This new approach is an important advance for patients who are too ill to withstand an open-chest procedure or for older patients. In the United States, patients currently undergoing TAVR typically include people with lung or kidney disease who would be less likely to tolerate major heart surgery to replace the aortic valve. TAVR was initially performed only at large academic medical centers. It is now moving gradually toward mainstream treatment throughout the world.

A catheter (small hollow tube) is placed in the groin (femoral artery) and guided into the heart chambers using advanced imaging techniques. Through this catheter, a collapsed tissue heart valve is guided into position and placed directly inside the diseased aortic valve. Once the new valve correctly positioned, a balloon is inflated to deploy the valve, incredibly, without opening the patient’s chest.

Currently TAVR is being performed at more than 350 hospitals in the United States.

Although heart disease remains the No. 1 cause of death in the United States, these treatment breakthroughs and other developments offer new hope to patients, providing long-awaited advances that are already making a difference.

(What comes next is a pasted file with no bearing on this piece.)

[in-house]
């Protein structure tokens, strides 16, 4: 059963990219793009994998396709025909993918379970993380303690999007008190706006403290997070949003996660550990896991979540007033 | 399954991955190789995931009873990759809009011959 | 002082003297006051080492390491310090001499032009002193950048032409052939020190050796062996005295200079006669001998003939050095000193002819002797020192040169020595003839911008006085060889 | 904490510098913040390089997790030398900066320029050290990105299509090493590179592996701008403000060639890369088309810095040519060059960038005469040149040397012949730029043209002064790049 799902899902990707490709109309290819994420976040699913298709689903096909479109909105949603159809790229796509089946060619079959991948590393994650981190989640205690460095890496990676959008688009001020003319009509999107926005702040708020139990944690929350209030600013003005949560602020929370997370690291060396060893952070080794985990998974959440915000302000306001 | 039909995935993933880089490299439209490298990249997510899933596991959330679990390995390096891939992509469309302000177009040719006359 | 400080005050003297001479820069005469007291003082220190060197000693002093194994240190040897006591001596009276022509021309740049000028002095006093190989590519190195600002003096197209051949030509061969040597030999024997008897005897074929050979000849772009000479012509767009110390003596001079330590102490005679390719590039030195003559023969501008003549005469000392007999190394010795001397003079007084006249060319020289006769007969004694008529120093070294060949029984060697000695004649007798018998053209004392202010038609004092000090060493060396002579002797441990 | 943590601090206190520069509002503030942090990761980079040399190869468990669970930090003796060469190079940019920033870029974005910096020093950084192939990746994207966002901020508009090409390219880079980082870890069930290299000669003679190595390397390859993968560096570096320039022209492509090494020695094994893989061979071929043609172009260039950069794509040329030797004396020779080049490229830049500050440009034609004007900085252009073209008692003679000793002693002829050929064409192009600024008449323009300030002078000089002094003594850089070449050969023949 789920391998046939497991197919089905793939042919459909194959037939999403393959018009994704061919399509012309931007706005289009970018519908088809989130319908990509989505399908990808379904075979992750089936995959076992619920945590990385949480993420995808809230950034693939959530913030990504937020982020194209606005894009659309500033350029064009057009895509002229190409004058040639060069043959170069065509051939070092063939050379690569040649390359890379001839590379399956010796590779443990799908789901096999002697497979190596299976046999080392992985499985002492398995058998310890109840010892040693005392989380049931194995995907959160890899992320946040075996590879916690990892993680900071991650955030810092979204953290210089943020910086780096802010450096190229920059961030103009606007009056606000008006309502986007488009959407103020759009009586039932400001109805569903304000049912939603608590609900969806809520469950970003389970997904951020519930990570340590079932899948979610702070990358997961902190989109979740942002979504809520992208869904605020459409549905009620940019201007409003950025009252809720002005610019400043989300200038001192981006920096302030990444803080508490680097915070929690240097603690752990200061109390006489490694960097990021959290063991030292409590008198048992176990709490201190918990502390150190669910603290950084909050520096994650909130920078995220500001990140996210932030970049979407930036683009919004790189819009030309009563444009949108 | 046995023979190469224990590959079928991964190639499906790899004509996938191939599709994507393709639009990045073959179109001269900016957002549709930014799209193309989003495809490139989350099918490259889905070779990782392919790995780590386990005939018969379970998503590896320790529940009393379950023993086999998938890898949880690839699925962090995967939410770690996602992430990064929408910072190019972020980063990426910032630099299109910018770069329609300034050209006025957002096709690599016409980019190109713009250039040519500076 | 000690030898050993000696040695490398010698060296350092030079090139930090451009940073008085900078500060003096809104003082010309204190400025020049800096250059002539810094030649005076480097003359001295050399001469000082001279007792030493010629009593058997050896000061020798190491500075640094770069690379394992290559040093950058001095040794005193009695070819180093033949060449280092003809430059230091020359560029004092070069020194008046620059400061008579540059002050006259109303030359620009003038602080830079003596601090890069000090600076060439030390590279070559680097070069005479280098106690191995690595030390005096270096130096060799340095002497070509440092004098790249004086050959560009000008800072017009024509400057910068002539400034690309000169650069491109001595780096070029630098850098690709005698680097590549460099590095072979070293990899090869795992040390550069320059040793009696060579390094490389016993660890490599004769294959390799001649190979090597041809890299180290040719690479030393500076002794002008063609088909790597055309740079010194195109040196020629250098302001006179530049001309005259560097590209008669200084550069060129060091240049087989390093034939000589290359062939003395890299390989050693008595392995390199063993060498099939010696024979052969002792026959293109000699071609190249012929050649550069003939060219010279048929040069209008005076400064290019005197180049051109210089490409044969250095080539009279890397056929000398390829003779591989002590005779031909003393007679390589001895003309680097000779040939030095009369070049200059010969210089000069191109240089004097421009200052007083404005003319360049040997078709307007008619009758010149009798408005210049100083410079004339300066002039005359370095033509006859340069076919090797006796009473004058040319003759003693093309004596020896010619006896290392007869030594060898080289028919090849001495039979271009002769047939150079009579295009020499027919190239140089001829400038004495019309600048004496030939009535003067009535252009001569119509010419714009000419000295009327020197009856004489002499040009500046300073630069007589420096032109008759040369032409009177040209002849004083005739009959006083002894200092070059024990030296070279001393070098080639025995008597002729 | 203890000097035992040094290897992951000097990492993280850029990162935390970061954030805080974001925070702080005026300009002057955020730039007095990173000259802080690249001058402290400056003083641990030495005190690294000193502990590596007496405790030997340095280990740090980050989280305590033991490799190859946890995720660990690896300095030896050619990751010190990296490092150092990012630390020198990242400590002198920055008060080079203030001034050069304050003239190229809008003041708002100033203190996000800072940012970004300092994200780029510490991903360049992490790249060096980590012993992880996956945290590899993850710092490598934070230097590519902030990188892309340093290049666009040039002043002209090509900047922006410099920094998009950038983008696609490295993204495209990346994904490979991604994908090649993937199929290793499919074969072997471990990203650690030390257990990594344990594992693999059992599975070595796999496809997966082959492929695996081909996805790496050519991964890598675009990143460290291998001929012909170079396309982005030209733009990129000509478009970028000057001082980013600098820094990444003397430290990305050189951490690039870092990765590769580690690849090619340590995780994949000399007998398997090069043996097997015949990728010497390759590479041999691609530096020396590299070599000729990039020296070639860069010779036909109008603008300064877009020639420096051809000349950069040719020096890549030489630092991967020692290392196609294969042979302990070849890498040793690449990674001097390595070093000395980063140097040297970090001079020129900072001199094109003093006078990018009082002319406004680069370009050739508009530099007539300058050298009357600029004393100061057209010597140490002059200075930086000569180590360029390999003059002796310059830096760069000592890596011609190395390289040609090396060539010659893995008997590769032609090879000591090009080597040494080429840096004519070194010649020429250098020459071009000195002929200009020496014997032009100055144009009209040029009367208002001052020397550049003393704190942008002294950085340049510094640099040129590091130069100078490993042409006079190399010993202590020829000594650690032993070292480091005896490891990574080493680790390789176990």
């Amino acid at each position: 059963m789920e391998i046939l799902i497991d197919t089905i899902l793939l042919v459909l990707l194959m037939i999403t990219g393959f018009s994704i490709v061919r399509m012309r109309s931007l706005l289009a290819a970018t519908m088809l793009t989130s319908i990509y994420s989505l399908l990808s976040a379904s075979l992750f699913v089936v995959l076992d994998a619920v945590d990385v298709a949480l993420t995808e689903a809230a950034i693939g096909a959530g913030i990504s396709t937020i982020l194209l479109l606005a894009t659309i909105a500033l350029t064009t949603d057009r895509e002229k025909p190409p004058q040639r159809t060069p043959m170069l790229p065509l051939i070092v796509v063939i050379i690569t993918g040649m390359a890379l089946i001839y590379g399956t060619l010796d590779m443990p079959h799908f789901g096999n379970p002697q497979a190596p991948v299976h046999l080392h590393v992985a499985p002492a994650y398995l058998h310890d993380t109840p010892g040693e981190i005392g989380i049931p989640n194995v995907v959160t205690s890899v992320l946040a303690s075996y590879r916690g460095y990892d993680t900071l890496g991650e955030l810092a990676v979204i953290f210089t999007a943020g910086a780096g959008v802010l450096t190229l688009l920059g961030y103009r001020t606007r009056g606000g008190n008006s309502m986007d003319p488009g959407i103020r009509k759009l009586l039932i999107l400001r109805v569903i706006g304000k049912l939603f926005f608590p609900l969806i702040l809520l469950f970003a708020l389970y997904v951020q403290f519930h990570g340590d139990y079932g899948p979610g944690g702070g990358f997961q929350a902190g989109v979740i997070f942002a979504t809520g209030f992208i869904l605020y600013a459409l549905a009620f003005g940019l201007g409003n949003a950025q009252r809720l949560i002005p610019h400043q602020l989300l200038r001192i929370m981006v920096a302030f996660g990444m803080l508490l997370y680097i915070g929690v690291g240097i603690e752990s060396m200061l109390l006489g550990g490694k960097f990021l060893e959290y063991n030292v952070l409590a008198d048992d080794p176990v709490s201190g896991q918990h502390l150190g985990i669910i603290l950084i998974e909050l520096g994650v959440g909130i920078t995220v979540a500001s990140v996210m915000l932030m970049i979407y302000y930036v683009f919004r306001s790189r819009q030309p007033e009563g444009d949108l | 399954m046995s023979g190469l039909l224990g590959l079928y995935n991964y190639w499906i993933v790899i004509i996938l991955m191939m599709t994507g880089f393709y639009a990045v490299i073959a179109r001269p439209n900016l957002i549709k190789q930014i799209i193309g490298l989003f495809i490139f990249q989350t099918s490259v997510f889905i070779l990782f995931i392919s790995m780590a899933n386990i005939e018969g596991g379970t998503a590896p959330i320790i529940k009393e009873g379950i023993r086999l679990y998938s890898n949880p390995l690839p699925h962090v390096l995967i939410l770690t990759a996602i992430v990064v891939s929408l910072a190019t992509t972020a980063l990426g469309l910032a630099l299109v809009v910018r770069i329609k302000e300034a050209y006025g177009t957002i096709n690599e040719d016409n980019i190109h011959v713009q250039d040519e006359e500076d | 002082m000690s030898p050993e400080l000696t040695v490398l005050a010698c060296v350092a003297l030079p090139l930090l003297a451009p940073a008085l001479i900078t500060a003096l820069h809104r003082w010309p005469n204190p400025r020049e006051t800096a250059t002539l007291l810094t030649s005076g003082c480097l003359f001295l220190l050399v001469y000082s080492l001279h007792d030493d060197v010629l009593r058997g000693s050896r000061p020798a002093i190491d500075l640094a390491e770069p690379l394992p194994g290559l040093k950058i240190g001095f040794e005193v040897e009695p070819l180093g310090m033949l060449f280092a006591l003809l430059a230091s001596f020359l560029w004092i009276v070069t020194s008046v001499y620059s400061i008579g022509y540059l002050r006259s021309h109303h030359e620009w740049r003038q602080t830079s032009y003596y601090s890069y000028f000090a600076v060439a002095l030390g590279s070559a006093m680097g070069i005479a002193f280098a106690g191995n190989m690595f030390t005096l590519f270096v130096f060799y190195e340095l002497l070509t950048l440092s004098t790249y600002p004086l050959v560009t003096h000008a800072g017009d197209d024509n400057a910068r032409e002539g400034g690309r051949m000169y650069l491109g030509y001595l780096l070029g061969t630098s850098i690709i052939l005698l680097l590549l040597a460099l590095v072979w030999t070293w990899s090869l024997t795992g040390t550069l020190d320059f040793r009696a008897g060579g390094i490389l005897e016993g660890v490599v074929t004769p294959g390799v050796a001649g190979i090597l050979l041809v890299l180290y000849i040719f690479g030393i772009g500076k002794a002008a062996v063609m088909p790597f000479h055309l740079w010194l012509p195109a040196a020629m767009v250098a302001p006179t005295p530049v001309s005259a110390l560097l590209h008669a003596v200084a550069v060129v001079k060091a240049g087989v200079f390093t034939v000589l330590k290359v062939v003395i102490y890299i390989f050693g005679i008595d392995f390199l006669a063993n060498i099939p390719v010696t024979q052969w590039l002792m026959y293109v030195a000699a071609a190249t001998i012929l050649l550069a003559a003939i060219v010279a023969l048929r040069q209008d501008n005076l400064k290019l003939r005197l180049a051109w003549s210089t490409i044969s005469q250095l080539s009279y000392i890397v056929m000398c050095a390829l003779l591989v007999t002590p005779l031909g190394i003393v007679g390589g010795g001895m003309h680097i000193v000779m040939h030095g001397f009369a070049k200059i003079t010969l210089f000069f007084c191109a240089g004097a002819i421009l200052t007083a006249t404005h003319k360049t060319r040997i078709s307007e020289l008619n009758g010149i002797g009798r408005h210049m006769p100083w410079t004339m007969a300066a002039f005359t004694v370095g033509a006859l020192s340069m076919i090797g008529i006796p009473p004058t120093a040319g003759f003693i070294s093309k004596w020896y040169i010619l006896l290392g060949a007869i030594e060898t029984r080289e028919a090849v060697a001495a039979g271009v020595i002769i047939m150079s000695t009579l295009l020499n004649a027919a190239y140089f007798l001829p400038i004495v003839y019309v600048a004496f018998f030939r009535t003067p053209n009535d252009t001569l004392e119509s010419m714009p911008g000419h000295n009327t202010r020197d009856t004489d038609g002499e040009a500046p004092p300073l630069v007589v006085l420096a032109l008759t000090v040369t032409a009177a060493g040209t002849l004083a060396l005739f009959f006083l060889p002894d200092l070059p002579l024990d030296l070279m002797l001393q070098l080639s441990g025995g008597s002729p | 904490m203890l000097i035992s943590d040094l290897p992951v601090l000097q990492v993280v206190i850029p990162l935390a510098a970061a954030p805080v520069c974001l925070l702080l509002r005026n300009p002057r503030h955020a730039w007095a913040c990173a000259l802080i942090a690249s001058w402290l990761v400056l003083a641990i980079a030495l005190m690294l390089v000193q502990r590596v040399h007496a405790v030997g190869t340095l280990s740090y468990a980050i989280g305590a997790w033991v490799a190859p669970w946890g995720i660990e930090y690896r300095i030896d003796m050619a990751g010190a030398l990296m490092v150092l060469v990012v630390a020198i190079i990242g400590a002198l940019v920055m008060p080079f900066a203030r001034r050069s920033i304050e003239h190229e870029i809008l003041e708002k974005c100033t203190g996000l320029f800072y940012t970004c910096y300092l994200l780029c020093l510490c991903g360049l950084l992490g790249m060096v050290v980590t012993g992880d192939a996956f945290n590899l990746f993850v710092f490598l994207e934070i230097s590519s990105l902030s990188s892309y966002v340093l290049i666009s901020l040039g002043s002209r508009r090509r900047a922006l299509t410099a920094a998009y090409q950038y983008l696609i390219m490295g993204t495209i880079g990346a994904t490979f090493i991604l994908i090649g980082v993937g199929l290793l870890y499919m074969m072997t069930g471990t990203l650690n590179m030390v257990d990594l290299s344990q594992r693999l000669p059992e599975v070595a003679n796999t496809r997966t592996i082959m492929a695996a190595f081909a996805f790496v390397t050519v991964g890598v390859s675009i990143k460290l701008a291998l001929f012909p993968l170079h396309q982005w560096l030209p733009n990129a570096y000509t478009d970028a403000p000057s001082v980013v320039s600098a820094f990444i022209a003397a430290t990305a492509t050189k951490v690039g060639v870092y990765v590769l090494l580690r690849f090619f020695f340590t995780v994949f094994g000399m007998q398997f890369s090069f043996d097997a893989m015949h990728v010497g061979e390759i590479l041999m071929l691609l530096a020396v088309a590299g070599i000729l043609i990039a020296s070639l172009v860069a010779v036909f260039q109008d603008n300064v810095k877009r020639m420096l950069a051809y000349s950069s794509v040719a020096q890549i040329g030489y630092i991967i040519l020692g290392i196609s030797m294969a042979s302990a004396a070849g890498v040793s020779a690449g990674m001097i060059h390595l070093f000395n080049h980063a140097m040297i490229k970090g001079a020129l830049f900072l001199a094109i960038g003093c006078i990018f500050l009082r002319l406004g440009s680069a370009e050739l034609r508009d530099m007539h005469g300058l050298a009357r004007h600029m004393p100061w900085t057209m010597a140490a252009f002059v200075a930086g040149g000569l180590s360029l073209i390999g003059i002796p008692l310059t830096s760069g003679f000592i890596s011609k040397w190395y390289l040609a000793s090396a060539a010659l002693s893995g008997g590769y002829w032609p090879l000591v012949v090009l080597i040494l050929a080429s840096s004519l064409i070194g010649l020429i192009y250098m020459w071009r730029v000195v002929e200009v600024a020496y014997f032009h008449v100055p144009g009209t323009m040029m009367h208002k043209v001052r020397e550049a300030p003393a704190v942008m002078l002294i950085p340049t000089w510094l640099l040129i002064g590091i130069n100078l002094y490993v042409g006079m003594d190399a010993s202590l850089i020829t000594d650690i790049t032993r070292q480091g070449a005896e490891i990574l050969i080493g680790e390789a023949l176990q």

Steven Nissen, MD, is the Chairman of the Robert and Suzanne Tomsich Department of Cardiovascular Medicine at Cleveland Clinic’s Sydell and Arnold Miller Family Heart & Vascular Institute, in Cleveland, Ohio. He has more than 35 years experience as a physician and is world-renowned for his work as a cardiologist, patient advocate, and researcher.

The Roving Reporter

Maxy sez: Foods That Help and Hurt Type 2 Diabetes

By Jan Sheehan Reviewed by Lindsey Marcellin, MD, MPH

A diabetes-friendly diet is one key to effectively managing the disease. Read on to find which foods to eat, and which ones to avoid.

Healthy eating is one of the best ways to manage type 2 diabetes. Because this type of diabetes is strongly linked to excess weight, cutting calories and following the right kind of diabetes diet will go a long way toward improving your health.